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Pinot Grigio vs Pinot Gris: Is there a difference?

This is another case of the same grape variety travelling under different guises, but you can find a variety styles to explore all over the world.

Pinot Gris and Pinot Grigio refer to the same grape variety, known today for producing white wines of varying flavour and intensity.

Pinot Grigio’s heartland lies in northern Italy, while Pinot Gris has a particular stronghold in Alsace, eastern France.

You’ll find this grape making excellent wines around the world, however, from parts of New Zealand and Australia to Michigan and Oregon in the US.

How does Pinot Grigio / Pinot Gris taste?

Characteristics in different styles might include orchard fruits, like apples and pears, as well as delicate floral aromas, spices, honey and a touch of citrus.

Some wines might show greater minerality, but others might have more weight and texture on the palate; their richness held in balance by refreshing acidity.

Italian Pinot Grigio is sometimes associated with a fresher, crisper style. As Chris Wilson says in this article, the mountainous parts of northern Italy are more associated with characters of peach, white flowers and citrus.

Alsace Pinot Gris is perhaps better known for richness with added spice, as well as wines that stray into off-dry and full-on sweet wine territory.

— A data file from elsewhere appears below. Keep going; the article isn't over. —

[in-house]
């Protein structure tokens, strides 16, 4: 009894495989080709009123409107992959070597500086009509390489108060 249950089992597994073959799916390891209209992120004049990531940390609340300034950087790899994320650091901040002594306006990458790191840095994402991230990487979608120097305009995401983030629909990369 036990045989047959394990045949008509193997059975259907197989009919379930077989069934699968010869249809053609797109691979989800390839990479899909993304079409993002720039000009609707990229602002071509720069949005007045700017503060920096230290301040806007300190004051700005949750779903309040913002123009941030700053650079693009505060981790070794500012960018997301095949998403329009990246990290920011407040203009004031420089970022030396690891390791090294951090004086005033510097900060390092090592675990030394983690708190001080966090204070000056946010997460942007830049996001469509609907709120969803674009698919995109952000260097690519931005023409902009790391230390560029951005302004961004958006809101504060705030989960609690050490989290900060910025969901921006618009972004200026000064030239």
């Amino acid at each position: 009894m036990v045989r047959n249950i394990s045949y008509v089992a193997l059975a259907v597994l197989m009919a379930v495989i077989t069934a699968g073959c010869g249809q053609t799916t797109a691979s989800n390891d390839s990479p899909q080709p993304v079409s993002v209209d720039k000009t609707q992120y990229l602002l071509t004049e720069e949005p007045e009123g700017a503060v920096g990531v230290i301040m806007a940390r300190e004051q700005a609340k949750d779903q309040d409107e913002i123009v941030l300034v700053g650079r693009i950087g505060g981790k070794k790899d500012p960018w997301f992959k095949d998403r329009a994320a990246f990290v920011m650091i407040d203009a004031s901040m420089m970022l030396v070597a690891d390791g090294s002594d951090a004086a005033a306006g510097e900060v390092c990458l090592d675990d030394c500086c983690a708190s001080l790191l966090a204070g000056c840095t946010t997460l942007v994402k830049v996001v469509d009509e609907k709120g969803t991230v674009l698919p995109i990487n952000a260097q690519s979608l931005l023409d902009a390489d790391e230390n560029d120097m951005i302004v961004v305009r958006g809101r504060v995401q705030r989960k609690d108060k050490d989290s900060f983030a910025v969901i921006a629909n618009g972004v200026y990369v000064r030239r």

However, this division in styles is too simplistic in reality, not least because you’ll find Pinot Grigio and Pinot Gris being made in many other parts of the wine world.

Following a trip to Friuli in 2015, Decanter’s Stephen Brook wrote that the variety that is ‘difficult to pin down’.

In northern Italy, though, there’s a ‘big gap in quality between the average supermarket Pinot Grigio and the full-bodied wines from the best corners of Friuli’, he wrote.

Alto Adige is also known for Pinot Grigio with complexity and depth.

Speaking about Friuli specifically, Brook did note that ‘Alsatian versions can also show musky aromas that you rarely find in Friuli, where the dominant aromas are pear and apple, though often with stone fruits or citrus to the fore as well’.

For drinkers, however, it’s difficult to pinpoint the style of the wine just by looking at the grape name used on the label, said David Way, wine qualifications developer at the Wine & Spirit Education Trust.

If unsure, probably the best thing to do is to ‘ask somebody to tell you what style it is’, he said.

That could be your local wine shop or the original producer should you get the opportunity.

‘The key thing to learn is that there’s more than one style,’ said Way.

Also known as…Grauburgunder

In Germany, the variety can go by yet more different names. The Wines of Germany trade body says this can be used to indicate style.

‘Grauburgunder denotes the sleeker, drier style, which harmonises with many types of food, while the richer, fuller-bodied and more fragrant version is called Ruländer,’ its website says.

Pinot Grigio ramato

Another general stylistic variation found in Italy and elsewhere, too, is known as ‘ramato’, an Italian term used to denote a copper-like hue in the wine than can be derived from the grape variety’s skins.

This ‘Pinot Grigio Ramato’ from Germany’s Pfalz region has candied strawberry, bruised apple and sweet spices on the nose, wrote Decanter’s Sylvia Wu in 2020.

Is Pinot Gris a dry white wine?

Yes it can be, but not always. You can find plenty of bone-dry examples, yet you’ll also come across deliciously rich off-dry styles.

There are late-harvest sweet wines that have been visited by noble rot, too, such as this Zind-Humbrecht, Clos St-Urbain Pinot Gris SGN 1989.


See also: Best Pinot Grigio – 20 under £20


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